A team of OHSU researchers is beginning testing of the second iteration of a prototype device designed to collect blood at home and modified to improve performance with pediatric patients.
Precision blood tests conducted at home could transform the lives of the hundreds of thousands of patients who require regular blood tests — and a team of researchers at OHSU is moving into final testing of a device that could make that possible. The device was modified to improve accuracy in pediatric patients following initial testing of the prototype.
Organ transplants, cancer treatments, and therapies for chronic diseases all require repeated blood tests to monitor levels of drugs and organ function. Frequently drawing blood from a vein becomes increasingly painful, technically difficult, and potentially traumatizing—especially for children. It is also expensive, and not only from a clinical standpoint. Caretakers miss time from work and children accumulate absences at school.
A method for collecting blood samples at home could dramatically reduce costs, time, and associated stress. It also could lead to better compliance with drug regimens and reduced rates of rejections of organs.
Amira Al-Uzri, M.D., a pediatric nephrologist in the Doernbecher Children’s Hospital, was part of a team that, three years ago, began developing the prototype of a device that could change the landscape of post-transplant blood testing. A number of devices have been introduced to the market, but none have proven to be practical for wide-scale use in children. The goal is a device that is accurate enough to substitute for about 60 percent of clinic visits each year. That’s more than 800,000 clinic visits.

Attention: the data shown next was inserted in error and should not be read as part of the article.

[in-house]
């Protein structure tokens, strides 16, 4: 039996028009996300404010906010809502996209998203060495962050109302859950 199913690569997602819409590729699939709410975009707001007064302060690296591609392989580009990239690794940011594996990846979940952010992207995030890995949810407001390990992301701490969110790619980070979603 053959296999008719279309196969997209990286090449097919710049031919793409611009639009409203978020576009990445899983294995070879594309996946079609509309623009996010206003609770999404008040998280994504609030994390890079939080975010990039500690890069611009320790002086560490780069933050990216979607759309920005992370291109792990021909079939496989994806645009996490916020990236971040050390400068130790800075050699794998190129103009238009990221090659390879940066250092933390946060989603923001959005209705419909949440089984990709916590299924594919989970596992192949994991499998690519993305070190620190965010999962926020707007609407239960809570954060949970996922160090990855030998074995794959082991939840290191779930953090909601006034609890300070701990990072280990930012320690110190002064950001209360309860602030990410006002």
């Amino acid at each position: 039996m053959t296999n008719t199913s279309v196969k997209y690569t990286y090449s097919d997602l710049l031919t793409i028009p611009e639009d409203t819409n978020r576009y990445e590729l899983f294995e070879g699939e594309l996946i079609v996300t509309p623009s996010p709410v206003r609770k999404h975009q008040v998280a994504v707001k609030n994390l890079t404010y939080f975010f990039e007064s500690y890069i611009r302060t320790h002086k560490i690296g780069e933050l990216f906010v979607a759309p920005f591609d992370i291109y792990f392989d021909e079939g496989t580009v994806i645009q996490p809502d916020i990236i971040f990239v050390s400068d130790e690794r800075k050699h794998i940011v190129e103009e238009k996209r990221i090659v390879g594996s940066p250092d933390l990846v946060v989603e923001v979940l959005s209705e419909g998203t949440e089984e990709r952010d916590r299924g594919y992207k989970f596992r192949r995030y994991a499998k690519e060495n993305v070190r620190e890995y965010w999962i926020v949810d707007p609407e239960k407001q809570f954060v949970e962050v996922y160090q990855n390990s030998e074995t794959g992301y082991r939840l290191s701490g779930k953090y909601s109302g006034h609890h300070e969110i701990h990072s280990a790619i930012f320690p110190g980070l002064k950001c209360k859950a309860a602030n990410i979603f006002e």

The team included co-investigator Al-Uzri, principal investigator Dennis Koop, Ph.D., professor of physiology and pharmacology at the School of Medicine, and co-investigator Andrew Chitty, program director of University Shared Resources.
The device, called TouchSpot, uses dried blood spot sampling, a technique in which a small amount of blood from the finger or heel is drawn and then dried before analysis. In order to serve as an alternative to venipuncture, a precise amount of blood must be delivered to filter paper. Collecting a precise quantity of blood and preventing damage to the filter paper are primary challenges to developing a dried blood spot sampling device that can stand in for intravenously collected samples.
The TouchSpot prototype was tested with pediatric oncology patients attending the Survivorship clinic at the Doernbecher Children’s Hospital. Al-Uzri’s team worked with children and their families to collect dried blood spots to be used in tests of kidney function.
Based on the preliminary results of the study, the team modified the structure so the filter paper is easier to dry and to remove from the device for lab analysis. The modifications also will make the device easier for use in children. The next step is to evaluate the improved design.
Al-Uzri expects to then have the data for a strong grant application to the National Science Foundation.
The Oregon Clinical and Translational Research Institute‘s Biomedical Innovation Program funded development of the prototype. Evaluation of the device was funded by a pilot grant program through University Shared Resources and the Office of the Vice President for Research. The Bioanalytical Shared Resource Pharmacokinetics Core analyzed the samples and the revisions to the prototype were made possible by funding from The Friends of Doernbecher. Other members of the OHSU infrastructure are helping move the device from prototype to commercial use. The collaborative OHSU and industry effort has included the Office of Proposals & Award Management, Technology Transfer & Business Development patent team and industry partners Simplexity Product Development and Allegory Venture Partners.